After identifying the right use cases for multimodality, map how you’ll integrate them into your app. Think about who/what you’re solving for and what users need in order to accomplish their goals. A useful technique for this is to create a customer journey or experience map.
What Is an Experience Map?
An experience map is a list of inputs from left to right with simultaneous outputs below. Multimodal maps include inputs (verbal intents and nonverbal gestures) and outputs as well as needed contextual & supporting information. This prevents designing verbal language and nonverbal visuals in isolation. A complete map is not meant to be exhaustive, but should represent your app’s primary flow. It should also provide a better sense of scope and a more cohesive end product.
What are Intents and Utterances?
Before getting started, it’s important to understand the difference between an intent and an utterance. The term “intent” comes from the world of natural language understanding (NLU). One of the jobs of an NLU system is to listen to what a user says, take their text input, and match that text input with an intent. How a user expresses an intent is often referred to as an “utterance.”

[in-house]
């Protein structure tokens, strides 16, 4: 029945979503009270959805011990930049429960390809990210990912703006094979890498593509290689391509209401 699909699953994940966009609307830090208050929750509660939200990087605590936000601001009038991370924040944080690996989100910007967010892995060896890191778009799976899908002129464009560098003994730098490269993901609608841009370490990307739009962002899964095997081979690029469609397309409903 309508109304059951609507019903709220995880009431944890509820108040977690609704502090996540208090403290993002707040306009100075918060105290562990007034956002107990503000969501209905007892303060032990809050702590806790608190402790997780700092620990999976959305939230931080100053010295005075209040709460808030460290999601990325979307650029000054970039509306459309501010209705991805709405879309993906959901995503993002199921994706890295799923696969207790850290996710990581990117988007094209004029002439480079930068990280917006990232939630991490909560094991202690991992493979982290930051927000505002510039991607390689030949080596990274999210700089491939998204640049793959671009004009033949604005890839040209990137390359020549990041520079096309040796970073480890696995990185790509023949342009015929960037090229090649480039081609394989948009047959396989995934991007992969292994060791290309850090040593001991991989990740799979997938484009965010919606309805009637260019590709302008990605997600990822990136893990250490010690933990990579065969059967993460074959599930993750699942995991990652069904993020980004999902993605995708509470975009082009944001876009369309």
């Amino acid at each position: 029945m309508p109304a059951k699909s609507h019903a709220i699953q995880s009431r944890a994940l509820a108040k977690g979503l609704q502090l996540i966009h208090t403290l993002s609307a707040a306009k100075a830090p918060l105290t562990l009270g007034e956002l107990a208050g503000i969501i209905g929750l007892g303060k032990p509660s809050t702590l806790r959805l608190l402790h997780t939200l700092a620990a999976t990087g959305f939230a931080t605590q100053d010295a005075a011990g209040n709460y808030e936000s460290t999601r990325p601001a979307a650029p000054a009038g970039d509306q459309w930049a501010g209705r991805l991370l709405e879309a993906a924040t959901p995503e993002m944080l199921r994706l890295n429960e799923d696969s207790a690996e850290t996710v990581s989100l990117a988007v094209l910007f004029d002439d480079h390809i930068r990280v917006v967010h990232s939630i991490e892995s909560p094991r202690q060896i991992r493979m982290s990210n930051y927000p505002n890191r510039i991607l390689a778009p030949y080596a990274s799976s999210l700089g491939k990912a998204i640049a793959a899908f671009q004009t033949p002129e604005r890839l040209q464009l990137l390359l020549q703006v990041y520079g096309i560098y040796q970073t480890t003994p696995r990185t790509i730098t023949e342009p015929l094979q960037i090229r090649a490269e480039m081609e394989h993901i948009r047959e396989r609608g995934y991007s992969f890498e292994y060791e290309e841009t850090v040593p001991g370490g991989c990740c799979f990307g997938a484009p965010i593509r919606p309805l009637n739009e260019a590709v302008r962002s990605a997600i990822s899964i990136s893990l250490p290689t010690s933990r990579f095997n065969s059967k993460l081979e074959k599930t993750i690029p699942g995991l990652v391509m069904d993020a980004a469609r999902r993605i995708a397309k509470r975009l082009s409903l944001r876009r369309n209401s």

Multiple utterances may correspond with a single intent. For example, an app that sells movie tickets will likely need to handle searches for movie titles. If a user says “I want to see 1917,” the NLU system might resolve that user’s utterance to a
SearchMovie intent. How this input is handled can be the most important part of your design. Part of what Spokestack does is handle the tricky mapping of utterances to intents.
List Intents and Their Corresponding Counterparts
When mapping for multimodal devices, think of inputs as either gestures or intents. Consider which actions and tasks will make users more productive and focus on these throughout the design process. A good first step is to write these down as a rough list of intents as well their corresponding counterparts. For example, apps with a
start intent often also require
pause intents. Think of this as a fluid list that will help frame what you need to teach users to ask later in your script. Include things like
start over. These are often referred to as “universal intents.” Consider including
go back, especially if your app is instructional or task-based.
As a thought example, imagine you’re working on a fitness tracking app. Here’s a list of some intents you might include things like
Actors and Actions
The type of experience map we use lists
actors in the app along the left axis. The bottom axis represents time as an actor moves through the app. Give each actor a name and write them each on a separate sticky note in a color unique to them.
Our maps include the following actors:
|User||This will include gestures and intents initiated by the user. Keep each action high-level and describe them briefly. Distinguish gestures from intents using “quotes.” For example, you could write “pace” on a sticky note to capture the following user utterance: “How fast am I running?” Write actions you’re unsure about as questions.|